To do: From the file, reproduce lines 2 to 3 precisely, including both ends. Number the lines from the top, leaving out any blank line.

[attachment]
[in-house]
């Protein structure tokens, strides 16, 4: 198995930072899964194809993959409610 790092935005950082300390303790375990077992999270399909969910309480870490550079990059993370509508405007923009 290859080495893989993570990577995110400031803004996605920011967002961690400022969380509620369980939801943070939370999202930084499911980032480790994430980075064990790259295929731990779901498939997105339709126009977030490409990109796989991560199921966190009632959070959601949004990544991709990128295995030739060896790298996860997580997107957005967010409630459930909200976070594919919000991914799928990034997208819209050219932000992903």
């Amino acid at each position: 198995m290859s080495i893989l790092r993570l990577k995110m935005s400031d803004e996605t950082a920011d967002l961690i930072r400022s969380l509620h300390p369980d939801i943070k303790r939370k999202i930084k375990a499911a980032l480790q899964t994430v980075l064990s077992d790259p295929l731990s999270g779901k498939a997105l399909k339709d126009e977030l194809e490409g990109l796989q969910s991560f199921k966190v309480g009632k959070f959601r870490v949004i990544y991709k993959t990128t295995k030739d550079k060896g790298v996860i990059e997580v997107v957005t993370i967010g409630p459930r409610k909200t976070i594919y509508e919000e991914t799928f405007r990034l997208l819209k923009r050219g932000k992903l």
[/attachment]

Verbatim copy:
């Protein structure tokens, strides 16, 4: 198995930072899964194809993959409610 790092935005950082300390303790375990077992999270399909969910309480870490550079990059993370509508405007923009 290859080495893989993570990577995110400031803004996605920011967002961690400022969380509620369980939801943070939370999202930084499911980032480790994430980075064990790259295929731990779901498939997105339709126009977030490409990109796989991560199921966190009632959070959601949004990544991709990128295995030739060896790298996860997580997107957005967010409630459930909200976070594919919000991914799928990034997208819209050219932000992903």
């Amino acid at each position: 198995m290859s080495i893989l790092r993570l990577k995110m935005s400031d803004e996605t950082a920011d967002l961690i930072r400022s969380l509620h300390p369980d939801i943070k303790r939370k999202i930084k375990a499911a980032l480790q899964t994430v980075l064990s077992d790259p295929l731990s999270g779901k498939a997105l399909k339709d126009e977030l194809e490409g990109l796989q969910s991560f199921k966190v309480g009632k959070f959601r870490v949004i990544y991709k993959t990128t295995k030739d550079k060896g790298v996860i990059e997580v997107v957005t993370i967010g409630p459930r409610k909200t976070i594919y509508e919000e991914t799928f405007r990034l997208l819209k923009r050219g932000k992903l």